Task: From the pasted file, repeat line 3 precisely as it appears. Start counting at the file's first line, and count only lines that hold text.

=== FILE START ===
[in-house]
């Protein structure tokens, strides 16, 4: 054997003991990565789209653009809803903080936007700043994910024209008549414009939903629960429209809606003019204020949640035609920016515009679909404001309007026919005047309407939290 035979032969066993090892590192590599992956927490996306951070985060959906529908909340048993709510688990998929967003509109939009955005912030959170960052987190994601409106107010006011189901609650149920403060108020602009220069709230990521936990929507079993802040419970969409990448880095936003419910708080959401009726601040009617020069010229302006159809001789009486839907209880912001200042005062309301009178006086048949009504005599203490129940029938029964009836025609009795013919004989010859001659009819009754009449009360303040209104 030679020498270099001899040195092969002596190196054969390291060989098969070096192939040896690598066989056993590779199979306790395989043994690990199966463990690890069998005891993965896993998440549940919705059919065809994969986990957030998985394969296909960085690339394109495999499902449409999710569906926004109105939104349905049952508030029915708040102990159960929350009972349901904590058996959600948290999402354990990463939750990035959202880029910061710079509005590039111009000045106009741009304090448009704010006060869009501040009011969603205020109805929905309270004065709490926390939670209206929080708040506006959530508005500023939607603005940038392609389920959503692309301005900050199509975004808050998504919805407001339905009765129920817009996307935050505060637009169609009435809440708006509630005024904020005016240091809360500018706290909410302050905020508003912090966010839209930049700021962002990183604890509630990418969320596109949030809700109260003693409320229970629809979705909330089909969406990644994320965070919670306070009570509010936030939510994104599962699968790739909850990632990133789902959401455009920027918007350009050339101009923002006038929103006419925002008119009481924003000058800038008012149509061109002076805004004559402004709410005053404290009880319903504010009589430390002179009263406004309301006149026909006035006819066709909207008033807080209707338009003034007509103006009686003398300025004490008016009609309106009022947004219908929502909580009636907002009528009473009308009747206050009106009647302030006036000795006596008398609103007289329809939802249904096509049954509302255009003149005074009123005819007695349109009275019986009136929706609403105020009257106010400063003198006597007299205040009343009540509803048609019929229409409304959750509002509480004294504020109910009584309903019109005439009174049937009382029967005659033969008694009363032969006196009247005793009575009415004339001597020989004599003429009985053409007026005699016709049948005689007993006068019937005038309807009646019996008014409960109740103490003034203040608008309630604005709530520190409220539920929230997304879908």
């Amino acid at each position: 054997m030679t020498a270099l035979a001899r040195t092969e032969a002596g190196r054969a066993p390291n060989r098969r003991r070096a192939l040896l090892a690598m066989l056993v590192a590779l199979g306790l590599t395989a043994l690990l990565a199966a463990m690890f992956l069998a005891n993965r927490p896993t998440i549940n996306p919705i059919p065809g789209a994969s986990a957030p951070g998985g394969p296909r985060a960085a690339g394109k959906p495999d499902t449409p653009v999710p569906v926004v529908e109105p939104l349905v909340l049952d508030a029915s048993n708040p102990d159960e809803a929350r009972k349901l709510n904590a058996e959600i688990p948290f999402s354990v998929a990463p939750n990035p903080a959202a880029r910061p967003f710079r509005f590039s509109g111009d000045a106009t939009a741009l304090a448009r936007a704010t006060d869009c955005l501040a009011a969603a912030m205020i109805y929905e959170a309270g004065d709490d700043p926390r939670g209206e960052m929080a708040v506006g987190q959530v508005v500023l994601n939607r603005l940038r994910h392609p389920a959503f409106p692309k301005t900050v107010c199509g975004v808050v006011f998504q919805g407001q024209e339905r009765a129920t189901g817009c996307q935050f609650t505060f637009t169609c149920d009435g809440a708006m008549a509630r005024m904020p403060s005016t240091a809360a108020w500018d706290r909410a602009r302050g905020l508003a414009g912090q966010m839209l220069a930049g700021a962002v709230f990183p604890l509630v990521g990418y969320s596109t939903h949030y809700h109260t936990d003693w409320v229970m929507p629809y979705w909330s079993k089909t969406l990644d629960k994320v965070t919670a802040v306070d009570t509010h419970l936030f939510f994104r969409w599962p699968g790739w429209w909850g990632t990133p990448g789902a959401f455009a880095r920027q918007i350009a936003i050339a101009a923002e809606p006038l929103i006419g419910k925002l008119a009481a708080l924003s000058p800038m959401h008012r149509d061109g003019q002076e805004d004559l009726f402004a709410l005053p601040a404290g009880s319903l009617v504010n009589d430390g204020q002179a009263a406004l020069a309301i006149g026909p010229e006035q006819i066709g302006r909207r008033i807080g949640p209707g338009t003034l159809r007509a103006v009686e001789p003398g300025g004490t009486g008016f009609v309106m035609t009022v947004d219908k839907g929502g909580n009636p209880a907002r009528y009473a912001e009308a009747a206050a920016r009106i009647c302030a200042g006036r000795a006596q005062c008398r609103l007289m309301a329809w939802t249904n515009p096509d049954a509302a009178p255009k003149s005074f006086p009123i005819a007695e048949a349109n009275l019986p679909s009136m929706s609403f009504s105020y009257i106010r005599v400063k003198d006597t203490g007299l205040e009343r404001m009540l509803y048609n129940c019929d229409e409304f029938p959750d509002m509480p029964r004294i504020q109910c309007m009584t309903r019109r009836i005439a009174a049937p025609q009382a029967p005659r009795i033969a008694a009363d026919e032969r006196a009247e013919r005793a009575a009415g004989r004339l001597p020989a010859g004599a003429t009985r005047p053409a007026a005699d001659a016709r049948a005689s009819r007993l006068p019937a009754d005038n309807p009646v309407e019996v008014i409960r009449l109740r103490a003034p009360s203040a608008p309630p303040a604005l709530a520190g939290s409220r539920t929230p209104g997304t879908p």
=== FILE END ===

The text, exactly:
């Amino acid at each position: 054997m030679t020498a270099l035979a001899r040195t092969e032969a002596g190196r054969a066993p390291n060989r098969r003991r070096a192939l040896l090892a690598m066989l056993v590192a590779l199979g306790l590599t395989a043994l690990l990565a199966a463990m690890f992956l069998a005891n993965r927490p896993t998440i549940n996306p919705i059919p065809g789209a994969s986990a957030p951070g998985g394969p296909r985060a960085a690339g394109k959906p495999d499902t449409p653009v999710p569906v926004v529908e109105p939104l349905v909340l049952d508030a029915s048993n708040p102990d159960e809803a929350r009972k349901l709510n904590a058996e959600i688990p948290f999402s354990v998929a990463p939750n990035p903080a959202a880029r910061p967003f710079r509005f590039s509109g111009d000045a106009t939009a741009l304090a448009r936007a704010t006060d869009c955005l501040a009011a969603a912030m205020i109805y929905e959170a309270g004065d709490d700043p926390r939670g209206e960052m929080a708040v506006g987190q959530v508005v500023l994601n939607r603005l940038r994910h392609p389920a959503f409106p692309k301005t900050v107010c199509g975004v808050v006011f998504q919805g407001q024209e339905r009765a129920t189901g817009c996307q935050f609650t505060f637009t169609c149920d009435g809440a708006m008549a509630r005024m904020p403060s005016t240091a809360a108020w500018d706290r909410a602009r302050g905020l508003a414009g912090q966010m839209l220069a930049g700021a962002v709230f990183p604890l509630v990521g990418y969320s596109t939903h949030y809700h109260t936990d003693w409320v229970m929507p629809y979705w909330s079993k089909t969406l990644d629960k994320v965070t919670a802040v306070d009570t509010h419970l936030f939510f994104r969409w599962p699968g790739w429209w909850g990632t990133p990448g789902a959401f455009a880095r920027q918007i350009a936003i050339a101009a923002e809606p006038l929103i006419g419910k925002l008119a009481a708080l924003s000058p800038m959401h008012r149509d061109g003019q002076e805004d004559l009726f402004a709410l005053p601040a404290g009880s319903l009617v504010n009589d430390g204020q002179a009263a406004l020069a309301i006149g026909p010229e006035q006819i066709g302006r909207r008033i807080g949640p209707g338009t003034l159809r007509a103006v009686e001789p003398g300025g004490t009486g008016f009609v309106m035609t009022v947004d219908k839907g929502g909580n009636p209880a907002r009528y009473a912001e009308a009747a206050a920016r009106i009647c302030a200042g006036r000795a006596q005062c008398r609103l007289m309301a329809w939802t249904n515009p096509d049954a509302a009178p255009k003149s005074f006086p009123i005819a007695e048949a349109n009275l019986p679909s009136m929706s609403f009504s105020y009257i106010r005599v400063k003198d006597t203490g007299l205040e009343r404001m009540l509803y048609n129940c019929d229409e409304f029938p959750d509002m509480p029964r004294i504020q109910c309007m009584t309903r019109r009836i005439a009174a049937p025609q009382a029967p005659r009795i033969a008694a009363d026919e032969r006196a009247e013919r005793a009575a009415g004989r004339l001597p020989a010859g004599a003429t009985r005047p053409a007026a005699d001659a016709r049948a005689s009819r007993l006068p019937a009754d005038n309807p009646v309407e019996v008014i409960r009449l109740r103490a003034p009360s203040a608008p309630p303040a604005l709530a520190g939290s409220r539920t929230p209104g997304t879908p």